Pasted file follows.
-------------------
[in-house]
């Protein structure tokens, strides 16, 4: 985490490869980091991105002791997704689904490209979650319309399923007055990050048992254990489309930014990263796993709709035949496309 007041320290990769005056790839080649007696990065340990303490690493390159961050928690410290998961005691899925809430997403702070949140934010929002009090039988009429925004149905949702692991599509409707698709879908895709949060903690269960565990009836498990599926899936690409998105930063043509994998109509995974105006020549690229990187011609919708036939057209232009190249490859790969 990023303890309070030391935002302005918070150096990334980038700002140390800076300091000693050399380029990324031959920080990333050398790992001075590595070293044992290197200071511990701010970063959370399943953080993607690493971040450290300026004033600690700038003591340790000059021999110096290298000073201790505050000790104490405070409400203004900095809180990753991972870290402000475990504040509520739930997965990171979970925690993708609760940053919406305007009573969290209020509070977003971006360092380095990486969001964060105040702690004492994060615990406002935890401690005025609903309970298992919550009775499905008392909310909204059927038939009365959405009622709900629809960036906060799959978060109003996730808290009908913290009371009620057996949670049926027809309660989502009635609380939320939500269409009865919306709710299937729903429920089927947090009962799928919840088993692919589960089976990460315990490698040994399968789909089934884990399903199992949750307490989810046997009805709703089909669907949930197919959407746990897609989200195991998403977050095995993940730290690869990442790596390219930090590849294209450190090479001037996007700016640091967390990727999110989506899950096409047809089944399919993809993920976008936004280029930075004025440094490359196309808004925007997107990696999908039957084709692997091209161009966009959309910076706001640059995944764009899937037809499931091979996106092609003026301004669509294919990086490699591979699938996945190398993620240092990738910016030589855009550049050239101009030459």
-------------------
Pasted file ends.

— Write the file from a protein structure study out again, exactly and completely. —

[in-house]
């Protein structure tokens, strides 16, 4: 985490490869980091991105002791997704689904490209979650319309399923007055990050048992254990489309930014990263796993709709035949496309 007041320290990769005056790839080649007696990065340990303490690493390159961050928690410290998961005691899925809430997403702070949140934010929002009090039988009429925004149905949702692991599509409707698709879908895709949060903690269960565990009836498990599926899936690409998105930063043509994998109509995974105006020549690229990187011609919708036939057209232009190249490859790969 990023303890309070030391935002302005918070150096990334980038700002140390800076300091000693050399380029990324031959920080990333050398790992001075590595070293044992290197200071511990701010970063959370399943953080993607690493971040450290300026004033600690700038003591340790000059021999110096290298000073201790505050000790104490405070409400203004900095809180990753991972870290402000475990504040509520739930997965990171979970925690993708609760940053919406305007009573969290209020509070977003971006360092380095990486969001964060105040702690004492994060615990406002935890401690005025609903309970298992919550009775499905008392909310909204059927038939009365959405009622709900629809960036906060799959978060109003996730808290009908913290009371009620057996949670049926027809309660989502009635609380939320939500269409009865919306709710299937729903429920089927947090009962799928919840088993692919589960089976990460315990490698040994399968789909089934884990399903199992949750307490989810046997009805709703089909669907949930197919959407746990897609989200195991998403977050095995993940730290690869990442790596390219930090590849294209450190090479001037996007700016640091967390990727999110989506899950096409047809089944399919993809993920976008936004280029930075004025440094490359196309808004925007997107990696999908039957084709692997091209161009966009959309910076706001640059995944764009899937037809499931091979996106092609003026301004669509294919990086490699591979699938996945190398993620240092990738910016030589855009550049050239101009030459």